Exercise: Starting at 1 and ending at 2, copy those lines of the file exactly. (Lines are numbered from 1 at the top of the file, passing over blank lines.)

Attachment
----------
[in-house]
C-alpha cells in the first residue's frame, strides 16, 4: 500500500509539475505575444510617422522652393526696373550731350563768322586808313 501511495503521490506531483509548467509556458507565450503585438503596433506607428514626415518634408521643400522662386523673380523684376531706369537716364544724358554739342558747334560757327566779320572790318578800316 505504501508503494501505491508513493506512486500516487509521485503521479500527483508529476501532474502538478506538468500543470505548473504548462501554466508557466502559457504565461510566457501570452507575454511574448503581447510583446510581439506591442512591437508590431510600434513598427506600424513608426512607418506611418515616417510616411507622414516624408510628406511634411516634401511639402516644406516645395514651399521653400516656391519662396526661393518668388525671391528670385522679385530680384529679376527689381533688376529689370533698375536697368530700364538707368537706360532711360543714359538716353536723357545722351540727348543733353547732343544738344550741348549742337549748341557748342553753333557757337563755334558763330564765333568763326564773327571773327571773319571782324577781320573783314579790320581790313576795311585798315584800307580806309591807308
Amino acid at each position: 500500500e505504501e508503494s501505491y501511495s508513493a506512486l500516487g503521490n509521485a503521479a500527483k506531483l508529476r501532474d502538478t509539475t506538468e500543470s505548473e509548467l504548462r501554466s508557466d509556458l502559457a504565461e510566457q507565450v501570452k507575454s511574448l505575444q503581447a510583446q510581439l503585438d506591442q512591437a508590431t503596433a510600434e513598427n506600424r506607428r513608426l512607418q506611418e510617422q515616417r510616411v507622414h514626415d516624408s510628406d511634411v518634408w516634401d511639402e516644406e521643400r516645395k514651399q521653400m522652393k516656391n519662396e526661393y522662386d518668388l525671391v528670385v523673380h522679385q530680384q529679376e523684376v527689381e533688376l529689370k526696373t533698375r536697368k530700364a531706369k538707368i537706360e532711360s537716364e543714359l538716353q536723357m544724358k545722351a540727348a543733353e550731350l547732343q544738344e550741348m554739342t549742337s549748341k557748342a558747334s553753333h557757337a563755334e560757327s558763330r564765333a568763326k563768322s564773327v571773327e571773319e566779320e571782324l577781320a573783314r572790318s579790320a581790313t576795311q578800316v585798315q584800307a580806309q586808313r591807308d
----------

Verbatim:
[in-house]
C-alpha cells in the first residue's frame, strides 16, 4: 500500500509539475505575444510617422522652393526696373550731350563768322586808313 501511495503521490506531483509548467509556458507565450503585438503596433506607428514626415518634408521643400522662386523673380523684376531706369537716364544724358554739342558747334560757327566779320572790318578800316 505504501508503494501505491508513493506512486500516487509521485503521479500527483508529476501532474502538478506538468500543470505548473504548462501554466508557466502559457504565461510566457501570452507575454511574448503581447510583446510581439506591442512591437508590431510600434513598427506600424513608426512607418506611418515616417510616411507622414516624408510628406511634411516634401511639402516644406516645395514651399521653400516656391519662396526661393518668388525671391528670385522679385530680384529679376527689381533688376529689370533698375536697368530700364538707368537706360532711360543714359538716353536723357545722351540727348543733353547732343544738344550741348549742337549748341557748342553753333557757337563755334558763330564765333568763326564773327571773327571773319571782324577781320573783314579790320581790313576795311585798315584800307580806309591807308